Dana got off easy that time. Last year she lost most of her hearing after Ted slammed her against the living-room wall of their home and kicked her repeatedly in the head, then stuffed her unconscious body into the fireplace. Later, he was tearfully despondent, and Dana, a former social worker, believed his apologies, believed he needed her, believed him when he whispered, "I love you more than anything in the world." She kept on believing, even when more assaults followed.
Last Tuesday, however, Dana finally came to believe her life was in danger. Her change of mind came as she nursed her latest wounds, mesmerized by the reports about Nicole Simpson's tempestuous marriage to ex-football star O.J. "I grew up idolizing him," she says. "I didn't want to believe it was O.J. It was just like with my husband." Then, she says, "the reality hit me. Her story is the same as mine -- except she's dead."
The horror has always been with us, a persistent secret, silent and pernicious, intimate and brutal. Now, however, as a result of the Simpson drama, Americans are confronting the ferocious violence that may erupt when love runs awry. Women who have clung to destructive relationships for years are realizing, like Dana, that they may be in dire jeopardy. Last week phone calls to domestic-violence hot lines surged to record numbers; many battered women suddenly found the strength to quit their homes and seek sanctuary in shelters. Although it has been two years since the American Medical Association reported that as many as 1 in 3 women will be assaulted by a domestic partner in her lifetime -- 4 million in any given year -- it has taken the murder of Nicole Simpson to give national resonance to those numbers.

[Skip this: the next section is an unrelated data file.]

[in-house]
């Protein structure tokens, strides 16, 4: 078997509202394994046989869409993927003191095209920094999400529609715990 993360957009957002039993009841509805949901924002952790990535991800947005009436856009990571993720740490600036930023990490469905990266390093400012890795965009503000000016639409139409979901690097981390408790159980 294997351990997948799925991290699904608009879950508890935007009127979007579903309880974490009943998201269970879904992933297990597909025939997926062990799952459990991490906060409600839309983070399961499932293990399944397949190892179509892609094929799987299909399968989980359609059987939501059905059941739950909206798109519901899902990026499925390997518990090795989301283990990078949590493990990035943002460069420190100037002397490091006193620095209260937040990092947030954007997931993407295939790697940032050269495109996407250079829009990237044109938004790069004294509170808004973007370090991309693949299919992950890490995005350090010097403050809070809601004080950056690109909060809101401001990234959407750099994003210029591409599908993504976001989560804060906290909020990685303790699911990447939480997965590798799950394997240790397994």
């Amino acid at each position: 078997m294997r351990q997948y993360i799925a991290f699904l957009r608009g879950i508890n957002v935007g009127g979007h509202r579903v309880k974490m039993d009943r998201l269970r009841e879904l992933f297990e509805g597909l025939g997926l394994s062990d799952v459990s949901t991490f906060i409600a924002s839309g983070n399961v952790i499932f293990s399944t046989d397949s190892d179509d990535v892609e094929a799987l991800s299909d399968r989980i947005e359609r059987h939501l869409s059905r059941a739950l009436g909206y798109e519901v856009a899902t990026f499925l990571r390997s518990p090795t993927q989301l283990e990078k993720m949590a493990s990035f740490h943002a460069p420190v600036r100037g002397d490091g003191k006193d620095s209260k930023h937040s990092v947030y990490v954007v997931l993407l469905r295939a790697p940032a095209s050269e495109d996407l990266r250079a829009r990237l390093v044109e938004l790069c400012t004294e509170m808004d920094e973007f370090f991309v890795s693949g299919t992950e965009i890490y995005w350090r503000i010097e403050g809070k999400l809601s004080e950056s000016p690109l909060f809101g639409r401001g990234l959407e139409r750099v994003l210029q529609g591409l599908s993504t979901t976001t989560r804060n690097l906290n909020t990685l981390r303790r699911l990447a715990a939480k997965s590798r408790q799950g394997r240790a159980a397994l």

"Everyone is acting as if this is so shocking," says Debbie Tucker, chairman of the national Domestic Violence Coalition on Public Policy. "This happens all the time." In Los Angeles, where calls to abuse hot lines were up 80% overall last week, experts sense a sort of awakening as women relate personally to Simpson's tragedy. "Often a woman who's been battered thinks it's happening only to her. But with this story, women are saying, 'Oh, my God, this is what's happening to me,' " says Lynn Moriarty, director of the Family Violence Project of Jewish Family Services in Los Angeles. "Something as dramatic as this cracks through a lot of the denial."